LiFePO4 (LFP) olivines are poly anionic compounds that have attracted a lot of attentions due to their thermal stability and high-power capabilities. In LPF, the release of oxygen from the active cathode material is inhibited due to the strong P-O bond in phosphate even in harsh environments [28, 29]. LFPs are structurally stable which helps guarantee their safety. Also, the low cost and their environmentally friendly nature support their position as a potential candidate for cathode materials in electric vehicles [12].
5. Anode materials
The anode in LIBs can be made from three distinguished groups of materials with different energy storage mechanisms: intercalation-based, conversion-reaction-based and alloying-reaction based materials.


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5.1. Intercalation-based materials
GrapLhiitCeoOis2=th1e/2 bLeis+t+r1e/p2rees-+enLtai0t.i5vCeoOm2aterial in this group of anode materials. Lithium ions in intercalation-based materials are electrochemically intercalated into the space between the layers of materials. Lithium ion intercalation in graphite can be described by eq. 2:

xLi+ + C6(in graphite) + x e- ↔ LixC6

(eq. 2)

Graphite in its natural or artificial form has been widely used in LIBs for mobile devices. The reversible lithiation/delithiation reaction proceeds less than 0.25 V versus Li/Li+, with a practical reversible capacity greater than 360 mAhg-1 (theoretically at 372 mAhg-1 or 975 mAhcm-3) with high discharge/ charge efficiency approaching 100% [30, 31]. However, one downside is that some irreversible reactions during the first charge (lithiation) process cMauaXseb +a (bc.ant)hoLdi+ic+ adee-c↔omapMosi+tiobnLinoXf a number of constituents of the electrolyte. For example, ethylene carbonate, the most conventional solvent of electrolytes for LIBs, is decomposed between 0.5 V and 0.7 V to form a passive layer on the surface of graphite [12]. Practically, an efficiency greater than 90% of discharge to charge has been recorded at the first cycle with the initial capacity of 390 mAhg−1. Charge/discharge reversibility which is essential for longM-te+rmx Lcyi+cl+e-xabei−li↔ty iLs iaxcMhieved after a stable passive layer called the solid-electrolyte interface (SEI) layer is formed. Therefore, the properties of the SEI layer should be well-known, as this layer is crucial to the performance and stability of battery cells. The SEI layer should be electrically insulating to prevent any further electron transfer from the electrode to the electrolyte hindering any additional decomposition of the electrolyte material after the formation of the SEI layer. On the other hand, the SEI layer should be ionically (especially with respect to Li+ ions) conductive, enabling the mass transfer of Li+ from electrolyte to the interlayer spaces of graphite [32].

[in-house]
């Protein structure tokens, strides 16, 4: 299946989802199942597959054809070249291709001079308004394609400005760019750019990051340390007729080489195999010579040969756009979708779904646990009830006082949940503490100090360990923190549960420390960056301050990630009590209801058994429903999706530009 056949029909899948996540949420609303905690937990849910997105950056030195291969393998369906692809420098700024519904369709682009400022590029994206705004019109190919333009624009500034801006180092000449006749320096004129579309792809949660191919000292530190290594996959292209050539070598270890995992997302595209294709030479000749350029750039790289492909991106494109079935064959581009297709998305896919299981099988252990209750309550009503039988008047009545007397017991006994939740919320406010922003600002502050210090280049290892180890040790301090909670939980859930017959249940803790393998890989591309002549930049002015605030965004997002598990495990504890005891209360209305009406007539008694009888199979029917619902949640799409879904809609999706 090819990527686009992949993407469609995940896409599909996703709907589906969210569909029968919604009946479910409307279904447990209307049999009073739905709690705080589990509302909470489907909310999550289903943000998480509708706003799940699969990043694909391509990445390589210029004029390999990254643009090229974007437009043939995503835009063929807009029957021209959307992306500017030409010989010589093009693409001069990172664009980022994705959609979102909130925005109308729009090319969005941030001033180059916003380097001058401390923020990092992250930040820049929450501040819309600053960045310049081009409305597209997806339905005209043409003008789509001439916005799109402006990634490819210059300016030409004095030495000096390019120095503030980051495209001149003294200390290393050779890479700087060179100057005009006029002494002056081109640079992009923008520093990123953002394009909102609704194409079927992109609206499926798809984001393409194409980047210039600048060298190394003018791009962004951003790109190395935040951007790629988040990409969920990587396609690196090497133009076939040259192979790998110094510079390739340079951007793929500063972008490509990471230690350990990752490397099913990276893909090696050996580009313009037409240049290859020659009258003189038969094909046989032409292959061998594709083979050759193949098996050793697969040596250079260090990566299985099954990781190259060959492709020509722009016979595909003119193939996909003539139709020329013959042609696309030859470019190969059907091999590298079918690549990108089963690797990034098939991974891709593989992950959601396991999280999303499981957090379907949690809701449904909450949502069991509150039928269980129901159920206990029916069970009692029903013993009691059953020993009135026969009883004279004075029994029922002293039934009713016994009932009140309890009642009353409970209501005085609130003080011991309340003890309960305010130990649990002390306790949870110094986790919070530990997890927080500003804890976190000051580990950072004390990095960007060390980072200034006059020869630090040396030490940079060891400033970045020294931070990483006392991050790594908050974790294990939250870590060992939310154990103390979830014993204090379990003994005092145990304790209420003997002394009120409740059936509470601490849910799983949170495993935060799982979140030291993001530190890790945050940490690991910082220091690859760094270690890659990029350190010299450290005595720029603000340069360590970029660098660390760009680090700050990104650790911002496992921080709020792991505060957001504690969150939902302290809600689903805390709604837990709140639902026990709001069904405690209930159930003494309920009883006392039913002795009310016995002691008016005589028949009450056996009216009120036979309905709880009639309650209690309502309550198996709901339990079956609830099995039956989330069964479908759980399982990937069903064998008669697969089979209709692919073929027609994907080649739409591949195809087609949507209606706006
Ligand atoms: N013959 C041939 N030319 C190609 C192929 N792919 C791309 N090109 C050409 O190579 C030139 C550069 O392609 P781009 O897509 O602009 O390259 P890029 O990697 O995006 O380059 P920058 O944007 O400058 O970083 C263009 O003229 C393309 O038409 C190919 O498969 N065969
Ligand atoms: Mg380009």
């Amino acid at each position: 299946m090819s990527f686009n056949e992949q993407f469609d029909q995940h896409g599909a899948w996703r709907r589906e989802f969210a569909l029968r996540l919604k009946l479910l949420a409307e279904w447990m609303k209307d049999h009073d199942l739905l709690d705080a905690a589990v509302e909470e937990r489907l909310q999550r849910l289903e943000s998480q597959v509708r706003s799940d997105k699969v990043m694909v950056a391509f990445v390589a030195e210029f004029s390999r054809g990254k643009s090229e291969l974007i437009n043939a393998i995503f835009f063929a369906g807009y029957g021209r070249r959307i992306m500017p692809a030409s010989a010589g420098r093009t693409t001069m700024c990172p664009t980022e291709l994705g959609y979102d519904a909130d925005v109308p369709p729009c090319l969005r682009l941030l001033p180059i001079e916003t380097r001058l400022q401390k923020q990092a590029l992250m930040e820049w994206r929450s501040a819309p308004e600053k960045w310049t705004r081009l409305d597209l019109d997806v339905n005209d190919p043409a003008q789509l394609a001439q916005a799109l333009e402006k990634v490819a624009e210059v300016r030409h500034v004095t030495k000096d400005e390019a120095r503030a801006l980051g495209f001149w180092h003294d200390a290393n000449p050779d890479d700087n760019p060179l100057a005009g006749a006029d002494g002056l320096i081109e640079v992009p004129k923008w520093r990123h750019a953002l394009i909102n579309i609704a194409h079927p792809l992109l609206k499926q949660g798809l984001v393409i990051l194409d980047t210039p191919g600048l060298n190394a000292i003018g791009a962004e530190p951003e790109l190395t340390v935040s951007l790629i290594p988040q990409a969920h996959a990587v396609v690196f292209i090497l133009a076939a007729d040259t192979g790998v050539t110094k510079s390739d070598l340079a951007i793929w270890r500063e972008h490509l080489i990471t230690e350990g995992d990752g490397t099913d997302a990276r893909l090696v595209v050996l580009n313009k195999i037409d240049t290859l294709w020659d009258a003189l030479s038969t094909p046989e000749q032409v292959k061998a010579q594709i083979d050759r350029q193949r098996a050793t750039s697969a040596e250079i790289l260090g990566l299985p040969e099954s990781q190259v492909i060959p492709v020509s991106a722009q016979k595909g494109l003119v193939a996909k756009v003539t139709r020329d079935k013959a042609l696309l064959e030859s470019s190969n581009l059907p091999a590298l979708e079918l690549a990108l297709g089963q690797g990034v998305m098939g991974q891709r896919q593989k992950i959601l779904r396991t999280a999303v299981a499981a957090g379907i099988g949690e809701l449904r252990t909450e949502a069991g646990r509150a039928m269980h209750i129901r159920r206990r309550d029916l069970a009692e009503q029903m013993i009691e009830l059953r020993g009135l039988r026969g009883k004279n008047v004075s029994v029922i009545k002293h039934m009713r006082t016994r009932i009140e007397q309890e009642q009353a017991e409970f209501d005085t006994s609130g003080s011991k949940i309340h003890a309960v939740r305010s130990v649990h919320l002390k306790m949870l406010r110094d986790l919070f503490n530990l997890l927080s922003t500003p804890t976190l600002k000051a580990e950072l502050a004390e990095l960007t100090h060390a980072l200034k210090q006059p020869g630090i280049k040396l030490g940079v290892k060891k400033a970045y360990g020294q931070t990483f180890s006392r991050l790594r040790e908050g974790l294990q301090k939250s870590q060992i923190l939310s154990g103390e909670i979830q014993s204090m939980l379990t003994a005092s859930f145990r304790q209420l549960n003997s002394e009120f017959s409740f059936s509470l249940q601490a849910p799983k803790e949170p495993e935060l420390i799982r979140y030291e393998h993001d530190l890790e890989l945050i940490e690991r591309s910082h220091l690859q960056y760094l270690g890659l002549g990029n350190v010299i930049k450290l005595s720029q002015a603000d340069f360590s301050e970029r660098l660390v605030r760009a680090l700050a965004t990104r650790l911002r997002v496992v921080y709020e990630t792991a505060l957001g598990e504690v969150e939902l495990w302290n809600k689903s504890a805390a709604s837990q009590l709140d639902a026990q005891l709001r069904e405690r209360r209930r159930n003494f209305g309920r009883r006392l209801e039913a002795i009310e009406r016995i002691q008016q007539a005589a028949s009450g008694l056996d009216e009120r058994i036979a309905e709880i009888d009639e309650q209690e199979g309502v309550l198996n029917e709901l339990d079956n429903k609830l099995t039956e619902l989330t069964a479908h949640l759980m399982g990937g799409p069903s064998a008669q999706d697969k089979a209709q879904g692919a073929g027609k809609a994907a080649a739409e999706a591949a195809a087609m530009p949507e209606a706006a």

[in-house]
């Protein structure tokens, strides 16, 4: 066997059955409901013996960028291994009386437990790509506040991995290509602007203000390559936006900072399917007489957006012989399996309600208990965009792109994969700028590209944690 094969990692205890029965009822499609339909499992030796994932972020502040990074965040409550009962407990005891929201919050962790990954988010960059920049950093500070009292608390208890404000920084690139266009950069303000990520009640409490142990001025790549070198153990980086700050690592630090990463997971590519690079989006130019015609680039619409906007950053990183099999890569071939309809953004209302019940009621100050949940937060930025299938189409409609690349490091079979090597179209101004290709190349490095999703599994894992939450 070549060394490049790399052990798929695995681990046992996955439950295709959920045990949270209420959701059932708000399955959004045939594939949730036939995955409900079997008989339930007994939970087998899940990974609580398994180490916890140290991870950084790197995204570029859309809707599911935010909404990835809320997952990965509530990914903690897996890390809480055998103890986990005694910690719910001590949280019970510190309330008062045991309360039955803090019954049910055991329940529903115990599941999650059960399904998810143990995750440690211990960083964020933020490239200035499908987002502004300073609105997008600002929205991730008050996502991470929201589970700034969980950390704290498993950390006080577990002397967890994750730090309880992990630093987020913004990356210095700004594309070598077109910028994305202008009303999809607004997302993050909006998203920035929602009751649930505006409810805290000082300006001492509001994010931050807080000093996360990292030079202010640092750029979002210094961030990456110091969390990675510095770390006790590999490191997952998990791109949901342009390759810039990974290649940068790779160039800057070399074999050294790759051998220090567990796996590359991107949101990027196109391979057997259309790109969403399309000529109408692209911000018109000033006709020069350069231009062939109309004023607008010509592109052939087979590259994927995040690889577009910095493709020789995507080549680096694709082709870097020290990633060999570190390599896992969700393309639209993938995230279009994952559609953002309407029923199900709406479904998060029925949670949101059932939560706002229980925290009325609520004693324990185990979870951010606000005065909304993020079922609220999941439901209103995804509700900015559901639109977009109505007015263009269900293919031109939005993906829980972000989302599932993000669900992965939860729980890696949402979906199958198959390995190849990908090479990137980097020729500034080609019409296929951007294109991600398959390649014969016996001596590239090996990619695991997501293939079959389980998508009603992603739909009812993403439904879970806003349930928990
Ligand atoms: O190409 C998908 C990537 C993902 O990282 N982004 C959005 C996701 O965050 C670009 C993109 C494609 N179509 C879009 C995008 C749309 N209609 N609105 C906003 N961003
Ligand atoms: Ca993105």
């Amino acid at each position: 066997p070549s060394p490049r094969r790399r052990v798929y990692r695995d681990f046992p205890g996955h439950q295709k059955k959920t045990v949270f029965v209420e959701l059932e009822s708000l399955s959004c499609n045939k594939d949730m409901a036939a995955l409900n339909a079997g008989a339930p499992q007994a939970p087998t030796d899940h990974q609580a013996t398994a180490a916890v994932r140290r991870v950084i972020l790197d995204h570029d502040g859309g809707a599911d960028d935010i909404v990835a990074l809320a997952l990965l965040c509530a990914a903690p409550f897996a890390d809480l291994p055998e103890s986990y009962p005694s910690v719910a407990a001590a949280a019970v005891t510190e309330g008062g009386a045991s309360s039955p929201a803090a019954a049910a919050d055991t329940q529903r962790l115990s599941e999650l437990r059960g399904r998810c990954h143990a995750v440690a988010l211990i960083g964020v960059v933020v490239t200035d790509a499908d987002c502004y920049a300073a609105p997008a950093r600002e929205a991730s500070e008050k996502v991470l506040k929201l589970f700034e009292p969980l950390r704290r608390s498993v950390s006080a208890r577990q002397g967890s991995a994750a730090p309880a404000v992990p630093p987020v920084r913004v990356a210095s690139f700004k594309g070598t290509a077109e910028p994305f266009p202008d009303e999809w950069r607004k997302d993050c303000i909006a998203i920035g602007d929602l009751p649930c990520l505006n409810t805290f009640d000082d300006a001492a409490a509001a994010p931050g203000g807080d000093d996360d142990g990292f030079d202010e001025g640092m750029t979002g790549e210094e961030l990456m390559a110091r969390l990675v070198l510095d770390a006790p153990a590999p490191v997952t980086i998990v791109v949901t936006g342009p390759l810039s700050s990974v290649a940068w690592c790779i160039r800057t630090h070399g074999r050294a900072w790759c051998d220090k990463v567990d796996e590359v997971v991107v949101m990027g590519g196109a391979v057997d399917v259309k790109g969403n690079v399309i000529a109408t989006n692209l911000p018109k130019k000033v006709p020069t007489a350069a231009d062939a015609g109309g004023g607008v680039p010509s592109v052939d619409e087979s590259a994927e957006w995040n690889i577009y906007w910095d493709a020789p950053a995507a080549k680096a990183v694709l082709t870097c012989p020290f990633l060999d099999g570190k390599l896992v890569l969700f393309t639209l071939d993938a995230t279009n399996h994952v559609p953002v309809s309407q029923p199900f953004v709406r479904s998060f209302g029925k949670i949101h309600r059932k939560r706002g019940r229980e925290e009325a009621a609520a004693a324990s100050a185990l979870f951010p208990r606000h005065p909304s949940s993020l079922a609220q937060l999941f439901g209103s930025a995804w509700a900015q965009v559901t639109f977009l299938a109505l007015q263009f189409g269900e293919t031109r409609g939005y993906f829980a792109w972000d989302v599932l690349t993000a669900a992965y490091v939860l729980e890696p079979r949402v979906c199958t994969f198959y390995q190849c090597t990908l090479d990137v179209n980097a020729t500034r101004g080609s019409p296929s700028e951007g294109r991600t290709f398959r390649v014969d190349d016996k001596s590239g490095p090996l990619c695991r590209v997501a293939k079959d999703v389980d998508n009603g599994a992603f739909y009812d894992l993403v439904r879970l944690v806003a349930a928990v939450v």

Not every carbonate molecule, which is added to the electrolyte as a solvent, always forms a desirable SEI layer meeting the required electronic resistivity and ionic conductivity. Ethylene carbonate (EC), dimethyl carbonate (DMC) and methyl ethyl carbonate (MEC) are some solvents which form a satisfactory SEI layer while propylene carbonate (PC) and diethyl carbonate (DEC) do not form this layer. For example, PC has good ionic conductivity and a low melting point (−54.5 °C), which makes

it a favorable solvent in electrochemical capacitors and PC-based electrolytes; but because it cannot form(1th)e necessary SEI layer, it cannot be used in LIBs [10, 12, 33, 34].
A major drawback of graphite anodes is their low capacity. Therefore, efforts have been made for developing other carbonaceous materials to obtain better performance. Increasing the surface area of the carbonac(e2o)us materials can provide more space for Li ions accommodation between the layers and therefore higher attainable capacity. New carbon materials such as carbon nanofibers (CNF), carbon nanotubes (CNT) and graphene are vastly studied as an alternative to graphite due to their larger surface area as well as higher electron conductivity which makes them suitable for high rate charging/ discharging [35]. Single wall CNTs are expected to exhibit reversible capacities somewhere around 300–600 mAh g-1 [36].